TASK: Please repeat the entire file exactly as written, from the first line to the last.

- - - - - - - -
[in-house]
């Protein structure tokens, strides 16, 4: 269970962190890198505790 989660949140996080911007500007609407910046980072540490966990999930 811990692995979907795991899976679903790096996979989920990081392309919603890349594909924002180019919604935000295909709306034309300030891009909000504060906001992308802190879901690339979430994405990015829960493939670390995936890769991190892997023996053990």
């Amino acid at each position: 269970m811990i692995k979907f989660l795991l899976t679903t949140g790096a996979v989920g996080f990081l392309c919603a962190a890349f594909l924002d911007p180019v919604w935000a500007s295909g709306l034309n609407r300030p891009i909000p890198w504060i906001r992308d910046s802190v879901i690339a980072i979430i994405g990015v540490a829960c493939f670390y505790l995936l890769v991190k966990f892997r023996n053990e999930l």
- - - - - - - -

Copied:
[in-house]
């Protein structure tokens, strides 16, 4: 269970962190890198505790 989660949140996080911007500007609407910046980072540490966990999930 811990692995979907795991899976679903790096996979989920990081392309919603890349594909924002180019919604935000295909709306034309300030891009909000504060906001992308802190879901690339979430994405990015829960493939670390995936890769991190892997023996053990």
């Amino acid at each position: 269970m811990i692995k979907f989660l795991l899976t679903t949140g790096a996979v989920g996080f990081l392309c919603a962190a890349f594909l924002d911007p180019v919604w935000a500007s295909g709306l034309n609407r300030p891009i909000p890198w504060i906001r992308d910046s802190v879901i690339a980072i979430i994405g990015v540490a829960c493939f670390y505790l995936l890769v991190k966990f892997r023996n053990e999930l």